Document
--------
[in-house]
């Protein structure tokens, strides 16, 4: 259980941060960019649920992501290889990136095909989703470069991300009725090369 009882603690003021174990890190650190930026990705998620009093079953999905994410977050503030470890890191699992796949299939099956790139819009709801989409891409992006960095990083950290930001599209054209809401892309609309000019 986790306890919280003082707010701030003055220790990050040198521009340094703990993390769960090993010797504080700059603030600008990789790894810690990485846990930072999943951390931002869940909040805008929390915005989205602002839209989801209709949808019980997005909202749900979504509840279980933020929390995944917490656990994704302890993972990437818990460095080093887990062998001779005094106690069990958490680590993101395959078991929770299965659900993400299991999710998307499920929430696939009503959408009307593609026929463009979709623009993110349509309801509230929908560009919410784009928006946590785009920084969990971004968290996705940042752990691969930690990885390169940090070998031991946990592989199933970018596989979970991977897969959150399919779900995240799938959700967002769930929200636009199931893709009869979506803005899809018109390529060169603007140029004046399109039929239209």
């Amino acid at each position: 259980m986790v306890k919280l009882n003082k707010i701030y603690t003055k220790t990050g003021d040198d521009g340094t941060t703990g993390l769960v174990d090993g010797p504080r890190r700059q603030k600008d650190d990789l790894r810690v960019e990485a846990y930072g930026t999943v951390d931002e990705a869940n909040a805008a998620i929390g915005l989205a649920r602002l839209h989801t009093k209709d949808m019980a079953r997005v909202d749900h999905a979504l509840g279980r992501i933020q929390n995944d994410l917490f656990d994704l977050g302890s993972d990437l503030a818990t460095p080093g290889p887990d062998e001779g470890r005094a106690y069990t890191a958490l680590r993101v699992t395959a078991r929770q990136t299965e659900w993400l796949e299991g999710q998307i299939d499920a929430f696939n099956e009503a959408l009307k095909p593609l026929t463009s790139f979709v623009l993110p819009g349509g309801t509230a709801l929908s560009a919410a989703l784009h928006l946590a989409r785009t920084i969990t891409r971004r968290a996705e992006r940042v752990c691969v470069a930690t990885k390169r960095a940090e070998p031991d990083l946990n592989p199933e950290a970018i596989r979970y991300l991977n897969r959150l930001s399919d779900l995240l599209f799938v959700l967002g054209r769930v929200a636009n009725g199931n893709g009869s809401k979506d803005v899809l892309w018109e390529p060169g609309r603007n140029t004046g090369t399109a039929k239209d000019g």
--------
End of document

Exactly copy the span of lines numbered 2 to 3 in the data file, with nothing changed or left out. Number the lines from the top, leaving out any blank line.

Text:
């Protein structure tokens, strides 16, 4: 259980941060960019649920992501290889990136095909989703470069991300009725090369 009882603690003021174990890190650190930026990705998620009093079953999905994410977050503030470890890191699992796949299939099956790139819009709801989409891409992006960095990083950290930001599209054209809401892309609309000019 986790306890919280003082707010701030003055220790990050040198521009340094703990993390769960090993010797504080700059603030600008990789790894810690990485846990930072999943951390931002869940909040805008929390915005989205602002839209989801209709949808019980997005909202749900979504509840279980933020929390995944917490656990994704302890993972990437818990460095080093887990062998001779005094106690069990958490680590993101395959078991929770299965659900993400299991999710998307499920929430696939009503959408009307593609026929463009979709623009993110349509309801509230929908560009919410784009928006946590785009920084969990971004968290996705940042752990691969930690990885390169940090070998031991946990592989199933970018596989979970991977897969959150399919779900995240799938959700967002769930929200636009199931893709009869979506803005899809018109390529060169603007140029004046399109039929239209």
């Amino acid at each position: 259980m986790v306890k919280l009882n003082k707010i701030y603690t003055k220790t990050g003021d040198d521009g340094t941060t703990g993390l769960v174990d090993g010797p504080r890190r700059q603030k600008d650190d990789l790894r810690v960019e990485a846990y930072g930026t999943v951390d931002e990705a869940n909040a805008a998620i929390g915005l989205a649920r602002l839209h989801t009093k209709d949808m019980a079953r997005v909202d749900h999905a979504l509840g279980r992501i933020q929390n995944d994410l917490f656990d994704l977050g302890s993972d990437l503030a818990t460095p080093g290889p887990d062998e001779g470890r005094a106690y069990t890191a958490l680590r993101v699992t395959a078991r929770q990136t299965e659900w993400l796949e299991g999710q998307i299939d499920a929430f696939n099956e009503a959408l009307k095909p593609l026929t463009s790139f979709v623009l993110p819009g349509g309801t509230a709801l929908s560009a919410a989703l784009h928006l946590a989409r785009t920084i969990t891409r971004r968290a996705e992006r940042v752990c691969v470069a930690t990885k390169r960095a940090e070998p031991d990083l946990n592989p199933e950290a970018i596989r979970y991300l991977n897969r959150l930001s399919d779900l995240l599209f799938v959700l967002g054209r769930v929200a636009n009725g199931n893709g009869s809401k979506d803005v899809l892309w018109e390529p060169g609309r603007n140029t004046g090369t399109a039929k239209d000019g």